It quickly becomes clear how the selection in the X-Depot differs from that in the type case in the entrance to the Design Museum, but also from that in the permanent collection and in temporary exhibitions: “There is no hierarchy, no best-of, no chronology and none geographical boundaries, “says Nollert. Even if designs by big names such as Konstantin Grcic (the carbon lounger), Luigi Colani (the moss-green toilet) or Hella Jongerius (an almost floor-to-ceiling tapestry) are represented, what can be seen here is what was previously in the depths of the 120,000 objects comprehensive collection has slumbered. It also fits that the way through the exhibition is free for the visitor. If you don’t want to start on the footbridge, you can start at the bottom, a staircase or an elevator will take you there. With its architecture, the Berlin office Kuehn Malvezzi has created a customarily slim, almost graphic solution that is sensitive to the construction of Stephan Braunfels, the Munich architect of the Pinakothek der Moderne.
In fact, the intervention is so simple that its strength only becomes clear over time: in the visitor’s free, associative gaze guidance, but also in the possibilities it offers for the future. Because a 200 square meter room has been created in front of the shelves, which is supposed to manage “the famous discourse”, as Nollert puts it. Workshops and symposia should take place here and school classes should have space to be introduced to design. That you can imagine this very well, even though the place is underground, because the quality of the space is so pleasant, is worth a lot.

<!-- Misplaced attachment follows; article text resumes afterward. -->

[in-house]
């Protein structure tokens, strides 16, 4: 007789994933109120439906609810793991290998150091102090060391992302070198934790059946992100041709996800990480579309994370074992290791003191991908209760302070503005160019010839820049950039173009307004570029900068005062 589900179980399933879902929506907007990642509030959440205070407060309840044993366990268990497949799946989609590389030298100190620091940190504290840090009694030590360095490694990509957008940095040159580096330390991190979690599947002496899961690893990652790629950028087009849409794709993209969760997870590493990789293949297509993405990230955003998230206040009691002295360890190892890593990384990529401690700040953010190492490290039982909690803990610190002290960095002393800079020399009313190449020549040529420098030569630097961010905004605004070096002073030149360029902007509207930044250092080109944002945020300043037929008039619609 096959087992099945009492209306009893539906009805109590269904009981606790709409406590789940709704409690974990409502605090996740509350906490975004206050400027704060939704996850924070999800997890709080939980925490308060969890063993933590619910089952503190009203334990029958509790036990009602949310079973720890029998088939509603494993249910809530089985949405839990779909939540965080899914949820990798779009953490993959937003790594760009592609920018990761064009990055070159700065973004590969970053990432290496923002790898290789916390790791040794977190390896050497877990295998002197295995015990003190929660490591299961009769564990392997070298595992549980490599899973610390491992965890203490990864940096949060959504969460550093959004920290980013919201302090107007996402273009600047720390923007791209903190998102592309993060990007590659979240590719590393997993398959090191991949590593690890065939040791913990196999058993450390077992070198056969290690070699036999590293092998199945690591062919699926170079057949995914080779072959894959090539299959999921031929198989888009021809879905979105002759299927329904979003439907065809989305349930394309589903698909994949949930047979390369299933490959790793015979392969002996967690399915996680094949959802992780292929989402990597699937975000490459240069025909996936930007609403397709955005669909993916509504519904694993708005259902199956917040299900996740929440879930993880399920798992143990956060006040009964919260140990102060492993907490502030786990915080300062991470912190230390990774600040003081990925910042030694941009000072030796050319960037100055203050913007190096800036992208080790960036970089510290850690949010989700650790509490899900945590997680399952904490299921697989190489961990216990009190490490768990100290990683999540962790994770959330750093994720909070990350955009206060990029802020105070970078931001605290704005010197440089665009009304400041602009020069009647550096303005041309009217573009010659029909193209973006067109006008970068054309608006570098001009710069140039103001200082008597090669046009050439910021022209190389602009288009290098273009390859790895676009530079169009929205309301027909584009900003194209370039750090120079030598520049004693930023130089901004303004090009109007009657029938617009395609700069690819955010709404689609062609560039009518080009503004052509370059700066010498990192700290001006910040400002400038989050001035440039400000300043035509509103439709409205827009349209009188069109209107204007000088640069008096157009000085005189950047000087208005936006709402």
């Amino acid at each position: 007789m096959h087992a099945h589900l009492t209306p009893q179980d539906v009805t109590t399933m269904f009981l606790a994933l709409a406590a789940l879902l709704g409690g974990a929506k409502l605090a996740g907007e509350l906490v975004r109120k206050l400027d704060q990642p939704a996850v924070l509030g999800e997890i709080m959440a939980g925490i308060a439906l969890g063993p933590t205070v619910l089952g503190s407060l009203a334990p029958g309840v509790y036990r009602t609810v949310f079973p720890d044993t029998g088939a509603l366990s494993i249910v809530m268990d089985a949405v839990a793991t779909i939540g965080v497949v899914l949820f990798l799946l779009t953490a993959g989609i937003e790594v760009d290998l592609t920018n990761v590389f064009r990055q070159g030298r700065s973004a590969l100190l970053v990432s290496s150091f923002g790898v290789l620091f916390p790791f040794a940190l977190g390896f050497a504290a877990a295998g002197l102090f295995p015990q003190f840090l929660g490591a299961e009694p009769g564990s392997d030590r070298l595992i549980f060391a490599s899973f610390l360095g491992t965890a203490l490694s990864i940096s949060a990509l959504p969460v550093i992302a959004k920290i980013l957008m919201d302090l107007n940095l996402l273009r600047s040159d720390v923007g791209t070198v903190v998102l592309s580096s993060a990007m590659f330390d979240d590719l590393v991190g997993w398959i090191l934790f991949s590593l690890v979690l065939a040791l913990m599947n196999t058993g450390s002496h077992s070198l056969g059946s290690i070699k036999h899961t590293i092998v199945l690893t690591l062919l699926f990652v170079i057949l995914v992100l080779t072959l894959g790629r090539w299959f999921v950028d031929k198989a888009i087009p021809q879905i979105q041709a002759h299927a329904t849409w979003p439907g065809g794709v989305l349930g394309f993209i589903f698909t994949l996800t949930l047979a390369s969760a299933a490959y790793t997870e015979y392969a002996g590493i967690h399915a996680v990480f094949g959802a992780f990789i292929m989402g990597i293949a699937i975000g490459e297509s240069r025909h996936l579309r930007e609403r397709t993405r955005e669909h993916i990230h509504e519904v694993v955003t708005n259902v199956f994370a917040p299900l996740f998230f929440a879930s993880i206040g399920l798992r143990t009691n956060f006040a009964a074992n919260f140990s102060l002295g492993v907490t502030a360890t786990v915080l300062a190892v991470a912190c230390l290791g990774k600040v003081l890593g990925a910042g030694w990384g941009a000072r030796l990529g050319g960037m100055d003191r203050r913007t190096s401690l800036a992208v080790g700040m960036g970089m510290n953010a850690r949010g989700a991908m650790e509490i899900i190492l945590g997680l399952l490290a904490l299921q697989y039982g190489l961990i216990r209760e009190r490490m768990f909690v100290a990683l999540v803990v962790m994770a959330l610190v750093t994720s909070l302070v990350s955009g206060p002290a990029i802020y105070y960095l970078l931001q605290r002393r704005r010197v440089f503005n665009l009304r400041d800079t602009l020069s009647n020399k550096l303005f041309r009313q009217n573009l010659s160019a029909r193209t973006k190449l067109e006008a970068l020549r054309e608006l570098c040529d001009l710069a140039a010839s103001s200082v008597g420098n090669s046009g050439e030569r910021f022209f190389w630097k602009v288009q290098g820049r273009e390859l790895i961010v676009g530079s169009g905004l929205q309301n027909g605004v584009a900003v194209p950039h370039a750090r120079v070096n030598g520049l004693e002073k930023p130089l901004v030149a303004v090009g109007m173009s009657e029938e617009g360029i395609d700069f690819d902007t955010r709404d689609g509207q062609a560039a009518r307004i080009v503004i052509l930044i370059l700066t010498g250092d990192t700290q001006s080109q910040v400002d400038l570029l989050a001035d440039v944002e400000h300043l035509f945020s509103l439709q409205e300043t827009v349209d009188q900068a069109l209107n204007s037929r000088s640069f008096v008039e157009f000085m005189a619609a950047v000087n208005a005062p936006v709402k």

Like all museums, the Neue Sammlung has to face the present. The demands on design exhibitions have grown. The plinth and display cabinet are fiercely contested. How do you present something that is actually intended for use? What do you exhibit? And by whom anyway? Design may not be as politically charged and historically contaminated as exhibits in an ethnological collection, but there are certainly neuralgic points: of the 600 selected pieces, for example, only ten come from the GDR. With the Höhne Collection, the Munich Design Museum owns the largest private collection of GDR design in Germany.
It looks better on the gender issue. The X-Depot was used “to make corrections,” said Nollert. When it comes to new acquisitions for the depot, the proportion of women is around 50 percent. 91 of the 600 objects are now designed by women. The relationship is different in the permanent exhibition. As in architecture, men also dominate the professional field in design when it comes to visibility, even though as many women as men have been studying design for a long time. “All in all, of course, the women came up short, but I can’t correct everything. When I get to Eileen Gray at the latest, I don’t have the money,” says the director of the world’s oldest design collection.
It is all the more important that the X-Depot breaks up hierarchies. In what it shows, but also in how accessible it is. Accessibility does not end here with the installation of an elevator. All texts are not only available in German and English, but also in easy language that can be read to you. In addition, the digital offer is convincing. In addition to classic items such as films, podcasts and online tours, there are also more experimental items such as a “digital soundboard”, where sounds from the past decades can be heard, from typing on a typewriter to the sound of a modem. Neither of these things that younger generations should be aware of. “This is not locked here,” says Angelika Nollert. So maybe the twenty year delay wasn’t all bad after all.